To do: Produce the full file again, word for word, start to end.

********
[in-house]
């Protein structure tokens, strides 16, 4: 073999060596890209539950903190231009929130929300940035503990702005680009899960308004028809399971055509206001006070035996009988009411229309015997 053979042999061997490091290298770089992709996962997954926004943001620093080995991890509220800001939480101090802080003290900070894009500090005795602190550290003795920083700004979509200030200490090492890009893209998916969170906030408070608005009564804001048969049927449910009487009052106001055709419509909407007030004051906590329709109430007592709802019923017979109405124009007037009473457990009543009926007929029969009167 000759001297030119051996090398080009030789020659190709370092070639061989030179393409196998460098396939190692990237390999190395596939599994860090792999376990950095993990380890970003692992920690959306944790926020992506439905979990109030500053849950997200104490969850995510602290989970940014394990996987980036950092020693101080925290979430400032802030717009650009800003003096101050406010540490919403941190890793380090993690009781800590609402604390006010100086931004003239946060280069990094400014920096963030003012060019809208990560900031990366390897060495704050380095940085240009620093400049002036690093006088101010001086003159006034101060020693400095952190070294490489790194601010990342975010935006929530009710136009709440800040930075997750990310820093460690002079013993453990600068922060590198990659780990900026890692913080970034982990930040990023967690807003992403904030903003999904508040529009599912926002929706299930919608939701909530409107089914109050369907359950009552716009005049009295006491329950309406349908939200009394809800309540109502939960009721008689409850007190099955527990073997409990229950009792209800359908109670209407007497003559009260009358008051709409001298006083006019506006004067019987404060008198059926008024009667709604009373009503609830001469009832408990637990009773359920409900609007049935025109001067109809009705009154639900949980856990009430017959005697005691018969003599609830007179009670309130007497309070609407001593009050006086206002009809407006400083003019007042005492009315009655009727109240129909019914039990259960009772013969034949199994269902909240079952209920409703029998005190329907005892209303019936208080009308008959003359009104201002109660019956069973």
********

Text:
[in-house]
């Protein structure tokens, strides 16, 4: 073999060596890209539950903190231009929130929300940035503990702005680009899960308004028809399971055509206001006070035996009988009411229309015997 053979042999061997490091290298770089992709996962997954926004943001620093080995991890509220800001939480101090802080003290900070894009500090005795602190550290003795920083700004979509200030200490090492890009893209998916969170906030408070608005009564804001048969049927449910009487009052106001055709419509909407007030004051906590329709109430007592709802019923017979109405124009007037009473457990009543009926007929029969009167 000759001297030119051996090398080009030789020659190709370092070639061989030179393409196998460098396939190692990237390999190395596939599994860090792999376990950095993990380890970003692992920690959306944790926020992506439905979990109030500053849950997200104490969850995510602290989970940014394990996987980036950092020693101080925290979430400032802030717009650009800003003096101050406010540490919403941190890793380090993690009781800590609402604390006010100086931004003239946060280069990094400014920096963030003012060019809208990560900031990366390897060495704050380095940085240009620093400049002036690093006088101010001086003159006034101060020693400095952190070294490489790194601010990342975010935006929530009710136009709440800040930075997750990310820093460690002079013993453990600068922060590198990659780990900026890692913080970034982990930040990023967690807003992403904030903003999904508040529009599912926002929706299930919608939701909530409107089914109050369907359950009552716009005049009295006491329950309406349908939200009394809800309540109502939960009721008689409850007190099955527990073997409990229950009792209800359908109670209407007497003559009260009358008051709409001298006083006019506006004067019987404060008198059926008024009667709604009373009503609830001469009832408990637990009773359920409900609007049935025109001067109809009705009154639900949980856990009430017959005697005691018969003599609830007179009670309130007497309070609407001593009050006086206002009809407006400083003019007042005492009315009655009727109240129909019914039990259960009772013969034949199994269902909240079952209920409703029998005190329907005892209303019936208080009308008959003359009104201002109660019956069973």